The Alarm of Anxiety

May is Mental Health Month, which includes National Anxiety and Depression Awareness Week.

Throughout the day, we will be sharing posts on anxiety. We’re coming out from hiding – shedding light on an all-too-often dark subject.


I live in my head because the light is always on. It’s confusing and loud with dark cobweb corners. But it is home, familiar, and calls me when I am lost.

It’s blaming AND forgiving in here and then blaming again. The light seeping in through worried lashes sharply bounces around, changing everything in its path.

The alarm of anxiety, the beat-beat-beat pounding of my heart, pushes me into the cobwebs. I claw at the corner like a robot with a tightly wound key sticking out from my back. I turn and turn and turn and turn, continually bumping into walls on the left, then the right, then the left again. There’s no escape. Nowhere to run, nowhere to hide from anxiety’s blaring speakers.

My lashes close, like blinds, quieting the light. Darkness creeps praying to go unnoticed and blanket it all, calling the quiet like a cover on a bird cage stills the song.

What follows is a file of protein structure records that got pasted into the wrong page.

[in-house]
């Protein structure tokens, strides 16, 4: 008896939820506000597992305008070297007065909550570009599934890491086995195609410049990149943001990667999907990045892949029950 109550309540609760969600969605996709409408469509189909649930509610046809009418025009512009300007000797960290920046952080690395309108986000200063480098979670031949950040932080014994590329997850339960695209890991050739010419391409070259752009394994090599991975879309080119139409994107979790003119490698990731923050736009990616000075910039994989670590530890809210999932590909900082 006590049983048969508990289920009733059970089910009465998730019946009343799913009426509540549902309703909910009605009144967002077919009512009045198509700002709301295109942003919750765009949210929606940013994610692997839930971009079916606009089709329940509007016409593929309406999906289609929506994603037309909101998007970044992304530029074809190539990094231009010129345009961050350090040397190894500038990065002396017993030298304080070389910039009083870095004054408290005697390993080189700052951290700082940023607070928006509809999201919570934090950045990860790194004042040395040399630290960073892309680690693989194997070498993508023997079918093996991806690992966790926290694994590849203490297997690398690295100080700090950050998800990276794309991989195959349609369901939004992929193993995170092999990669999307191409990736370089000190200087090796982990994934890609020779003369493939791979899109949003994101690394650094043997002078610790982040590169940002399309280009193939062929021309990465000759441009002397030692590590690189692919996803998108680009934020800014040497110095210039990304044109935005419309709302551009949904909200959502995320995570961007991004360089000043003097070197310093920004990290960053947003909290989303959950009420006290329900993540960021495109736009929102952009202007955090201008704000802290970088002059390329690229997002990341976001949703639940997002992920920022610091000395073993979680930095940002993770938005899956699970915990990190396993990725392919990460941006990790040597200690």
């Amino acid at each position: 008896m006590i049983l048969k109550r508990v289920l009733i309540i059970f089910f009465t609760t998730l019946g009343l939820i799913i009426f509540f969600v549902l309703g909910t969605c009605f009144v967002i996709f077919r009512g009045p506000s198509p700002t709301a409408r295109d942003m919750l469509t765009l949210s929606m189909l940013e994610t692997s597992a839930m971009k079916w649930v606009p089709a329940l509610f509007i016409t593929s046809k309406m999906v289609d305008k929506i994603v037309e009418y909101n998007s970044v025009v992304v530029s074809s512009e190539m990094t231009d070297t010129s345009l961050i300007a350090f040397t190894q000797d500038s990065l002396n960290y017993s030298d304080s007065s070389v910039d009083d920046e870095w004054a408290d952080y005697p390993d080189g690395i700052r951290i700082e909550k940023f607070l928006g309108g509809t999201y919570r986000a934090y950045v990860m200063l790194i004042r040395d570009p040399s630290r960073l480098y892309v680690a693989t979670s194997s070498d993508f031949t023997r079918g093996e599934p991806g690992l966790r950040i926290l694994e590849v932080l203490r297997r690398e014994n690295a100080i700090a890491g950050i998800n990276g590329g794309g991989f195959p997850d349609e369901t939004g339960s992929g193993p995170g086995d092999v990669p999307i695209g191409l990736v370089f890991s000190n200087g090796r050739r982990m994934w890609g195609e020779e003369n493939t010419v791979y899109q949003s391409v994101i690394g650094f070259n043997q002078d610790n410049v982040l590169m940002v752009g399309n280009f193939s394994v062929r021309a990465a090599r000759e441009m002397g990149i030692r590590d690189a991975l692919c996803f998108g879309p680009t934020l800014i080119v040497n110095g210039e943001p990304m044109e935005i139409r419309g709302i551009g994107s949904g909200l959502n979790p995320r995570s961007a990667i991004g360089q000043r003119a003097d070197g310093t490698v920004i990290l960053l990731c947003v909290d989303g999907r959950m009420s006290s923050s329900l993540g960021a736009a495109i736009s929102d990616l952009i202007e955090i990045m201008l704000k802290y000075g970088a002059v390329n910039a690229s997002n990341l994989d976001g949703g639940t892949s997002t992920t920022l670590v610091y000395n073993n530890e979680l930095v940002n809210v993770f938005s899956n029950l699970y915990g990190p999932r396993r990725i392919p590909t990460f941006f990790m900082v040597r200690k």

Just before the quiet, on the edge of consciousness and sleep, the alarm sounds: “WAIT! One more thing! You forgot to buy milk. Is the oven is on? You should check the locks again, make sure the crated dog has water, cover the baby—but not too much—because she could smother. She could spit up, turn into the cover, blocking her nose and making her cry, but you’d never hear her.

LOOK! The dry cleaning is still hanging on the door with the plastic wrap covering her daddy’s jacket. The ceiling fan is turning, turning, turning. The plastic could blow off the jacket, up off the hanger, over to the baby, and block her nostrils and her mouth. She could die without a sound while you slept. And then, then…

EVERYONE would know what a HORRIBLE FAILURE OF A MOTHER you really are!”

Voices of anxiety screaming through my brain, I get up. Stumble to the locks. Oven off. Dog watered. Now, will it stop? Wait—jacket removed, hung in the bathroom where there is no ceiling fan and the door is shut. Weary bones, back to bed. “Go ahead, close your eyes,” sweet shrill anxiety lures. Once again, on the precipice of awake and not awake, drifting, floating, slipping into sleep…“WAIT! How could you forget MILK?”

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